HONG KONG (Reuters) - After flirting with becoming an Asian football power for much of the quarter of a century since independence, Uzbekistan could finally clinch a place at the sport’s top table over the next two weeks.
Although their path is still by no means straightforward, victories in their remaining qualifiers against China and South Korea would secure the landlocked Central Asian nation of 30 million people a maiden appearance at the World Cup finals.
A place in December’s draw in Moscow would be particularly poignant for a country that only emerged from the disintegrating Soviet Union in 1991 and where Russian is still widely spoken.
Uzbekistan are currently in third place in Group A of Asia’s third round of qualifying, a point behind second placed South Korea and a further seven behind already qualified Iran.
A win over the Chinese in Wuhan on Thursday evening would set up an epic, winner-takes-all clash against South Korea in Tashkent on Sept. 5.
“If we win two matches we will qualify for the World Cup in Russia,” coach Samvel Babayan said recently.
“We will try to play good football and achieve victory against China and Korea. That will be our aim.
“We still have a chance to qualify for the World Cup, the chance is still there.”
Failure to secure one of the two automatic berths from Group A would almost certainly mean third place and a potential ticket to Russia via two playoffs, a hazardous journey that will awake some painful memories for Uzbeki fans.
In 2006 World Cup qualifying, Uzbekistan faced Bahrain in the continental playoff and were leading 1-0 in Tashkent when they were awarded a penalty, which Server Djeparov converted.
However, the referee disallowed the goal after ruling another Uzbek player had encroached into the penalty area, and while he should have ordered the penalty to be retaken mistakenly awarded Bahrain a free kick instead.
After the game finished 1-0, Uzbekistan appealed to FIFA asking to be awarded a 3-0 win.
Instead, however, world soccer’s governing body ordered the match to be replayed and after holding the Uzbeks to a 1-1 draw in the replayed match, Bahrain advanced following a goalless draw in Manama.
Uzbekistan again got through to the continental playoff in 2013 but it was Jordan who marched on to play Uruguay for a spot in Brazil after prevailing 9-8 in a penalty shootout when both legs finished 1-1.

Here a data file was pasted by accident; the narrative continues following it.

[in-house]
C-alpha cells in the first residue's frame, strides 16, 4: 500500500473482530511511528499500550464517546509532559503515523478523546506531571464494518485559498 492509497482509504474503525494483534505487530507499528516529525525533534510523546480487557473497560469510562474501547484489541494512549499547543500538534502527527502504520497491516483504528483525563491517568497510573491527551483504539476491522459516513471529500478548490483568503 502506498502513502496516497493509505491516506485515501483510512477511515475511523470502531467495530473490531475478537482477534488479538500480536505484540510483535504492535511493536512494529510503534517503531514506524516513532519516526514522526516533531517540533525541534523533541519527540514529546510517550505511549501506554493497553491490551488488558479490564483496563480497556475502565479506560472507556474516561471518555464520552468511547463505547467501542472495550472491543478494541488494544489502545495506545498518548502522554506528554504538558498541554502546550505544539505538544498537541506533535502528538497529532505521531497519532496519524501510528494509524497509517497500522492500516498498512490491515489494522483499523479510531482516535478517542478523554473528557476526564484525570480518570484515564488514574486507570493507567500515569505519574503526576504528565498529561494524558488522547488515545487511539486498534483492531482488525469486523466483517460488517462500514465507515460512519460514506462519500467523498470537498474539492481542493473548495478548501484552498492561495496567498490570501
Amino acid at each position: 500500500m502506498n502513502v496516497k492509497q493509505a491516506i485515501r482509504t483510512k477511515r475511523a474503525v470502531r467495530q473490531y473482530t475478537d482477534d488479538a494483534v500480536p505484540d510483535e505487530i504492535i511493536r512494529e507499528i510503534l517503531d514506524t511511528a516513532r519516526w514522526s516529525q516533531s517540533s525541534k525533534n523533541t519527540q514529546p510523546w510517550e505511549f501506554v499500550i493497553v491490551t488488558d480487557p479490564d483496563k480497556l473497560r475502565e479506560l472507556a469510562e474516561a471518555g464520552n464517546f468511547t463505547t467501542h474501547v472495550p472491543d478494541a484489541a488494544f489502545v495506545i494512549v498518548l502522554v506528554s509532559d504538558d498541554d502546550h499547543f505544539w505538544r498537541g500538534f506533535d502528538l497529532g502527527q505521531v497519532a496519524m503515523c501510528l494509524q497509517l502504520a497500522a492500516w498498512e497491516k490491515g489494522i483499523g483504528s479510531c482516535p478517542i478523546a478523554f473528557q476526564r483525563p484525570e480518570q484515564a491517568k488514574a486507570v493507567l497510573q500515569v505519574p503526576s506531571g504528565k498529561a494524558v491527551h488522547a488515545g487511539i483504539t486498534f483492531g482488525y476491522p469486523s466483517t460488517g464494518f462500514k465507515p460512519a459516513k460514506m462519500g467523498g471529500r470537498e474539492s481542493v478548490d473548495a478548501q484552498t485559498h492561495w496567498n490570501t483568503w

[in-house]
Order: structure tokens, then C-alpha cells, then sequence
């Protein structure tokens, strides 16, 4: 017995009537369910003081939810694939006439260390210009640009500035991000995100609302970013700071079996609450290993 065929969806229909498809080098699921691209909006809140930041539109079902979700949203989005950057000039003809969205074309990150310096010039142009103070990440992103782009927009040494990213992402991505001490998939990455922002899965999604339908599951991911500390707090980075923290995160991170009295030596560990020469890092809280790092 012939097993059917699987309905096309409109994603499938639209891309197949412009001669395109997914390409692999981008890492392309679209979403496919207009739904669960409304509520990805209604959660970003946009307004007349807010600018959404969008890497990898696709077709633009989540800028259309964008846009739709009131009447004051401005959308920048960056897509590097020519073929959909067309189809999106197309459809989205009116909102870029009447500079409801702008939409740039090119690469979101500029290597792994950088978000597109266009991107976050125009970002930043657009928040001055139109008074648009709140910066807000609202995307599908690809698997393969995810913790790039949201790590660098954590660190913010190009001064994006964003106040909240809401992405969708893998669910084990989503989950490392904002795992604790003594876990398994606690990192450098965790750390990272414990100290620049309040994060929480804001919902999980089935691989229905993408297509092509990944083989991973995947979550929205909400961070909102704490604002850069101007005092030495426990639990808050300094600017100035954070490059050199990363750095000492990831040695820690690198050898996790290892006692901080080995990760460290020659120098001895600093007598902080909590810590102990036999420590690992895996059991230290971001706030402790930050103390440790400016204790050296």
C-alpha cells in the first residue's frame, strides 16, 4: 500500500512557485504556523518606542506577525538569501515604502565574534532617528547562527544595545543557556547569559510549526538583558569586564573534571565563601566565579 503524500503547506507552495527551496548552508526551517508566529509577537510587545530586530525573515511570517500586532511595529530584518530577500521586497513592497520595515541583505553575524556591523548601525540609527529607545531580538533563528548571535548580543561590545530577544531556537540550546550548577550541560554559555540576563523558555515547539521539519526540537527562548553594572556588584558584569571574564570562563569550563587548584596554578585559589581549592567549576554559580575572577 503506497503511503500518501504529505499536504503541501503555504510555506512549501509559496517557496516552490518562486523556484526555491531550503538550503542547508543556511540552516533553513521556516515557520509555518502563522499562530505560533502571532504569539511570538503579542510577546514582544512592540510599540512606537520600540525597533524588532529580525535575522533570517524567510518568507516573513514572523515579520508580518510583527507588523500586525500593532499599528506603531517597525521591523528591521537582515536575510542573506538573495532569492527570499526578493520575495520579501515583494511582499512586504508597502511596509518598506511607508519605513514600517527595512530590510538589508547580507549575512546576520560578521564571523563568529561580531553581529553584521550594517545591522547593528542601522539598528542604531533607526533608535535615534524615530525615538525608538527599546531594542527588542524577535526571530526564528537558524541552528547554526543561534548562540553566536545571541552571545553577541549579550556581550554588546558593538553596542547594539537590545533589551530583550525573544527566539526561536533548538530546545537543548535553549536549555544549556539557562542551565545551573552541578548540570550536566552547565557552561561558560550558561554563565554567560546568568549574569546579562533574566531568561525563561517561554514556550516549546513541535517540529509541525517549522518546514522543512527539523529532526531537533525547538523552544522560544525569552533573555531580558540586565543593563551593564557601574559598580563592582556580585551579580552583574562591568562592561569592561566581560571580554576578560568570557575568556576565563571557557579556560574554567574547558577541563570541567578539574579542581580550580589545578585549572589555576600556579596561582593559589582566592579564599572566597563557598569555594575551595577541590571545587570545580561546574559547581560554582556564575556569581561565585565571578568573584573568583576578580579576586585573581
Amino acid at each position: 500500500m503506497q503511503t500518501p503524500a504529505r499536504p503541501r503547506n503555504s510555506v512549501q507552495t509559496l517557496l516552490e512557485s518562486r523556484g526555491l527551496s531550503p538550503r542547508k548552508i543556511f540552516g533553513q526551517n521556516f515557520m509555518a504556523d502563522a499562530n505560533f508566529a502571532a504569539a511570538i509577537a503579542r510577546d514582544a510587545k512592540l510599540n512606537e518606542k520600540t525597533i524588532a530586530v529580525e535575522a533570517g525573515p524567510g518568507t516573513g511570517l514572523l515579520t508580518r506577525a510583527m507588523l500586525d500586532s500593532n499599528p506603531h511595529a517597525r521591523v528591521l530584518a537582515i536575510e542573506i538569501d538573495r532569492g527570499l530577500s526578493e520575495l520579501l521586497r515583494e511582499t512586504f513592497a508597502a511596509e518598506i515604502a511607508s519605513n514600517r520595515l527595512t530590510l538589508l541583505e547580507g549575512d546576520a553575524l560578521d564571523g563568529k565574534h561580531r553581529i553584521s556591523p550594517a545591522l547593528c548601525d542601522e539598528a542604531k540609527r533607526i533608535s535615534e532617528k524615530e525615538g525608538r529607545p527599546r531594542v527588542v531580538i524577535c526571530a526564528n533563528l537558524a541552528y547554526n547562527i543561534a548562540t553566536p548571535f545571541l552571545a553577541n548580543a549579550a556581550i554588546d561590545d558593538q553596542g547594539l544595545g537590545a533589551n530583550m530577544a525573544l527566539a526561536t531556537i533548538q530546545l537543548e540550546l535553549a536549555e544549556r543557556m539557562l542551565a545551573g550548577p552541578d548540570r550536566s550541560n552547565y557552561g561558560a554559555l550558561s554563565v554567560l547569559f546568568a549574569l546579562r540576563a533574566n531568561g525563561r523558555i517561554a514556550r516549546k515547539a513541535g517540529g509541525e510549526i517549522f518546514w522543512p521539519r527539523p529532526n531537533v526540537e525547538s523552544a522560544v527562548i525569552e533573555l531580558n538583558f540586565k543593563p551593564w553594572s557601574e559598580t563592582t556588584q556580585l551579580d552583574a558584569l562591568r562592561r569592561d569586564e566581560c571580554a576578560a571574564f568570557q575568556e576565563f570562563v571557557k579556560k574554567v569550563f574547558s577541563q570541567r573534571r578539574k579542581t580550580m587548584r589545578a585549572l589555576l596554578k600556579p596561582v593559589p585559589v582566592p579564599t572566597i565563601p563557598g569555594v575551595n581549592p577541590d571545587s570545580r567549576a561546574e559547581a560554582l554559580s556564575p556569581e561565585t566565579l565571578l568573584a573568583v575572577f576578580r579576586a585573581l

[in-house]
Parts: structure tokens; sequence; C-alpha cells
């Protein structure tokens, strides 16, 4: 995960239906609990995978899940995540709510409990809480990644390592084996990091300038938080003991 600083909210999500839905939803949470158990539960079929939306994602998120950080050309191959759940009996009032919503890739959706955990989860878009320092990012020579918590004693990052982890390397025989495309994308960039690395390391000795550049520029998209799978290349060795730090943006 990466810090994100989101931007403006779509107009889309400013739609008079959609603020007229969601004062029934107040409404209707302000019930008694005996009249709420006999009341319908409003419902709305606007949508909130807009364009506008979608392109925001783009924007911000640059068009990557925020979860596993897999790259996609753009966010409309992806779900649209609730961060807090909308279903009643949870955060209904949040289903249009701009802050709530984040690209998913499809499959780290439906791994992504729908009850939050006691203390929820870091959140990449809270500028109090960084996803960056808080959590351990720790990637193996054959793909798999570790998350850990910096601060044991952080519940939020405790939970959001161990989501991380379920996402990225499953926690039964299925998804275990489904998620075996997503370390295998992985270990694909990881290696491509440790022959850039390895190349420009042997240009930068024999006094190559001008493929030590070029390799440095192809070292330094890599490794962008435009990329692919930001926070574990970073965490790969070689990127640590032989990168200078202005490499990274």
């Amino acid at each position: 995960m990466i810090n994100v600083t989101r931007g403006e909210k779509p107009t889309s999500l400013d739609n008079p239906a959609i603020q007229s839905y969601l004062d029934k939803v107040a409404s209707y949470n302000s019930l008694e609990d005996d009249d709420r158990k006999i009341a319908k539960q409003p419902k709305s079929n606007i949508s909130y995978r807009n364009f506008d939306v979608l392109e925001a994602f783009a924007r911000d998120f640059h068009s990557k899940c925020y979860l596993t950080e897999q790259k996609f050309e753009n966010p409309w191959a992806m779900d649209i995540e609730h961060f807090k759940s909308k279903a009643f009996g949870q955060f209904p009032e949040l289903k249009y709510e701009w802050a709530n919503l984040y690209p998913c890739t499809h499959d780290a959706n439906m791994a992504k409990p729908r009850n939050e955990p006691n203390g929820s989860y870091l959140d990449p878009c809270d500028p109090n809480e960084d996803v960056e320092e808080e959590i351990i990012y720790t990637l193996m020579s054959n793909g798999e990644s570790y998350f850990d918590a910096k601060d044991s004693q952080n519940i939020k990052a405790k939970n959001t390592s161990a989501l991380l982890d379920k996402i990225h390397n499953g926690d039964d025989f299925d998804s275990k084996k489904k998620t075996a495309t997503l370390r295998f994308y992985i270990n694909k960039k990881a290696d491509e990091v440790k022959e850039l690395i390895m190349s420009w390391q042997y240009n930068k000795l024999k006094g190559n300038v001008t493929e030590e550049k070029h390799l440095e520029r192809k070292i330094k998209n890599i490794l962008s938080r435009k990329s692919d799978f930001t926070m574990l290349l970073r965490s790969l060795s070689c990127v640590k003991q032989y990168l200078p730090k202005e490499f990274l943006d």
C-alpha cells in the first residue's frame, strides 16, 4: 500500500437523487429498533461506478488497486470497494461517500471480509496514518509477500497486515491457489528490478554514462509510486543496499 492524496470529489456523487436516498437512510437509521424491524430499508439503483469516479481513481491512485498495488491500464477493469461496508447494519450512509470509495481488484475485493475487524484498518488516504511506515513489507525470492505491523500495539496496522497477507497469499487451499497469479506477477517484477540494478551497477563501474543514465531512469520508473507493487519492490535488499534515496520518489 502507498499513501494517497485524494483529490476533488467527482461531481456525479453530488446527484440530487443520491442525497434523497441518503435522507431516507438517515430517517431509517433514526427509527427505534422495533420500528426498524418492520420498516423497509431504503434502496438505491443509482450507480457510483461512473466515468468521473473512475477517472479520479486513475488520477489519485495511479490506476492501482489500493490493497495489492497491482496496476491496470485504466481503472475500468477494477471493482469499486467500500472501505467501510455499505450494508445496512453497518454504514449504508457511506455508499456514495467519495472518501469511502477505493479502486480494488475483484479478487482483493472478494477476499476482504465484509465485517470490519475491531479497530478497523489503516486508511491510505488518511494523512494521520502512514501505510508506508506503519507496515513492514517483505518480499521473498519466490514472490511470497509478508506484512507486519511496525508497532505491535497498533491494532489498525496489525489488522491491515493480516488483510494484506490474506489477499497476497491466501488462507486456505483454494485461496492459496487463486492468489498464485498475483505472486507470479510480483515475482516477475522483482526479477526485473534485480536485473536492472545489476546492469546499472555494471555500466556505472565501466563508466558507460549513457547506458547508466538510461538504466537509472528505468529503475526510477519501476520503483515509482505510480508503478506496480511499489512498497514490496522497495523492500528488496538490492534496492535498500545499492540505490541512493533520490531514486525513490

The country’s record of close misses has been a source of frustration for Uzbeki football fans, who might have expected better after they won the gold medal at the 1994 Asian Games soon after they joined the international fray.
That has left the fans restricted to celebrating near-misses, individual successes and solid performances in age group competitions.
Uzbekistan reached the semi-finals of the 2011 Asian Cup in Qatar, the best showing by any of the former Soviet republics - Turkmenistan, Tajikistan and Kyrgyzstan are also members of the Asian Football Confederation (AFC) - at continental level.
Djeparov, who at 34 remains the creative fulcrum of the national team, has twice being named AFC Player of the Year, while Ravshan Irmatov has long been considered Asia’s leading referee.
Uzbekistan’s youth teams, meanwhile, have appeared at three of the last five FIFA under-20 World Cups, reaching the quarter-finals in 2013 and 2015.
Over the next two weeks, however, the senior national team could finally put Uzbekistan firmly on the world map in the country’s favourite sport.
That the United States, who have qualified for the last seven World Cup finals, could yet stand in the path to Russia of whichever Asian team gets through the continental playoff makes automatic qualification all the more attractive.
Babayan needed no reminding of that and is taking a highly pragmatic approach to achieving it.
“You have to win in World Cup qualifying games and claiming three points is the most important thing,” he said.
“Shots, tactical style and other things sometimes are secondary. You just need to win.
“When you play for your country you don’t need additional motivation. There are lots of good players in our squad and we have to use them in the games. I have trust in my players.”
Reporting by Michael Church, Editing by Nick Mulvenney